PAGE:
Be a Mummer

Time to be a Mummer
Christmas Eight
New Year’s Day

It is an old colloquialism. “Milking” someone is said to mean to con them out of something. In the song “Twelve Days of Christmas”, day eight is “eight maids a milking”. While it is doubtful that this is what the song means, eight maidens going about conning people out of their possessions or money, it is quite fitting. For it is on this day eight of Christmas tide, this celebration of the New Year, that people participate in what is called the oldest American folk tradition still in existence – being a Mummer!

The Christian calendar has December 21st as the feast of St Thomas and to commemorate it, people went about collecting money for charity. Prior to that, the poor would stand outside the wealthy landowner’s house begging for a bit of starter for their Christmas or plum puddings. The puddings were more a wheat porridge with things added such as fruit or meat suet since most poor people could only obtain the discarded part of the meat. Over time fermenters were added to prolong the shelf life of the pudding and plums were replaced by the more affordable and available raisins.

The first president of the United States of America George Washington supported the tradition of mummers, groups who by this time had evolved into charitable carolers who celebrated the joy of the season of Christmastide and showed love for their fellow man by collecting things given to the less fortunate. Today this tradition continues in Philadelphia, Pennsylvania every New Year’s Day. The Mummer’s Day Parade is not just a time of festivities amid the bleak winter horizon. It is a joining of cultures and traditions.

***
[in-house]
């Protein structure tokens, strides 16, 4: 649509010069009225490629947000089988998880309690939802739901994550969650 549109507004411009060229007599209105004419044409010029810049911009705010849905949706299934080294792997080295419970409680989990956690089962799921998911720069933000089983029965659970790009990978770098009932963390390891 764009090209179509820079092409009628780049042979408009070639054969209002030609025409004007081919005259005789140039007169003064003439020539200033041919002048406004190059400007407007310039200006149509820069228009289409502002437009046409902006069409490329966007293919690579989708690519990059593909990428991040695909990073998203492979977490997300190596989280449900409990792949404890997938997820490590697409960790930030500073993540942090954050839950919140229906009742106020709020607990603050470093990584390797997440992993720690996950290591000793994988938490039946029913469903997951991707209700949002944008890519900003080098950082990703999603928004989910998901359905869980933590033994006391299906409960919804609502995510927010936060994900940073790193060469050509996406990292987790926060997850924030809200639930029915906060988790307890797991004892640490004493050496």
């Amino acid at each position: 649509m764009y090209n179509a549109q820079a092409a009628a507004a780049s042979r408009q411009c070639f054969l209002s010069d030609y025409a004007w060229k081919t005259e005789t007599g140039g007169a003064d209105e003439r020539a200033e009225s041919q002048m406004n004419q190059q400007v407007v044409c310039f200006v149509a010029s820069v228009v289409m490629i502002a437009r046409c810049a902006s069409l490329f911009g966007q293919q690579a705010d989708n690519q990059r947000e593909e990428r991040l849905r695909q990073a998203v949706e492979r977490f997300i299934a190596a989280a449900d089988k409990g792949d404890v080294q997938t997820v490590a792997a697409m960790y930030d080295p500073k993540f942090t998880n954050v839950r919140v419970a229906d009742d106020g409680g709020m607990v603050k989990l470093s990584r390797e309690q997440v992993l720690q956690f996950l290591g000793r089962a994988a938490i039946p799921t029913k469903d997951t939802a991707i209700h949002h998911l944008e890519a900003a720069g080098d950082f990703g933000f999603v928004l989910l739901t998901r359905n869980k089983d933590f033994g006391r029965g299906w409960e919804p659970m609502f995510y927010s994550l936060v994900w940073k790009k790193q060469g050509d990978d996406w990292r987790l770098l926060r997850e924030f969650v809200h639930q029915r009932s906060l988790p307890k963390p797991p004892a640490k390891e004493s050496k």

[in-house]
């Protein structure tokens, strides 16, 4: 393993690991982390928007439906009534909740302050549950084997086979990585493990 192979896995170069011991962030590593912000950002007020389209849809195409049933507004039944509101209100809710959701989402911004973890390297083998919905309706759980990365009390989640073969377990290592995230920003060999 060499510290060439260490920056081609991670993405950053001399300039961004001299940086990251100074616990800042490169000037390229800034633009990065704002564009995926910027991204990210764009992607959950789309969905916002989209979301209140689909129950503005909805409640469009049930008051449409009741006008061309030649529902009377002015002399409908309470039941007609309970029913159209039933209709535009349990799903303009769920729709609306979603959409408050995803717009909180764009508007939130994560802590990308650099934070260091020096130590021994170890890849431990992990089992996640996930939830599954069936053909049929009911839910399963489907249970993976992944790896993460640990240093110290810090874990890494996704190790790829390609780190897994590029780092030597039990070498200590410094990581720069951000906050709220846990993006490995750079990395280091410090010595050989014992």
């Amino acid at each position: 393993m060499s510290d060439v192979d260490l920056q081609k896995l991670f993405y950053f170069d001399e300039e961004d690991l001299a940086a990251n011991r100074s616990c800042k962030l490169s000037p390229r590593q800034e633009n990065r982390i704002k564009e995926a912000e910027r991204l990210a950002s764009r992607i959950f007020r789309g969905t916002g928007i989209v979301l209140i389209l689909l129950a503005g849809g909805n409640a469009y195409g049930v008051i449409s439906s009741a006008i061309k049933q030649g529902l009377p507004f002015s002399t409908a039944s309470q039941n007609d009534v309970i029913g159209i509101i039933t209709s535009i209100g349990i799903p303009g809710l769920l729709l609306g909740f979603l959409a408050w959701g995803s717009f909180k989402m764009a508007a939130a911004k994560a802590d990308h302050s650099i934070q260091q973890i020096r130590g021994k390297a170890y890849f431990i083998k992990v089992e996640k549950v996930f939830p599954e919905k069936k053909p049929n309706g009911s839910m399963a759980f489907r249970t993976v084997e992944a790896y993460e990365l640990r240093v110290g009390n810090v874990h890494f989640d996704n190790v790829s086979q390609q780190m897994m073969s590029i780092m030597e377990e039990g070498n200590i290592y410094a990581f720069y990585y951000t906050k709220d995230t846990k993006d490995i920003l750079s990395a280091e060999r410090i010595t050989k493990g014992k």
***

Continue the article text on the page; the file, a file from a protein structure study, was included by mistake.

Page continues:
In Ireland mummers were often seen on St Stephen’s Day or December 26th. Groups of young men had adapted the custom begun by children in going about and singing. Once children had wandered the streets, begging for a cup of hot wassail and perhaps an apple but now groups of young men would stand outside a home a sing until given a “donation”. History records that since their singing was not always harmonious, money was sometimes given just to make them continue on to the next house. These carolers became mummers as Swedish, African, German, and the Anglican customs were all joined together in the new colonies and later the new country on the first day of the new year.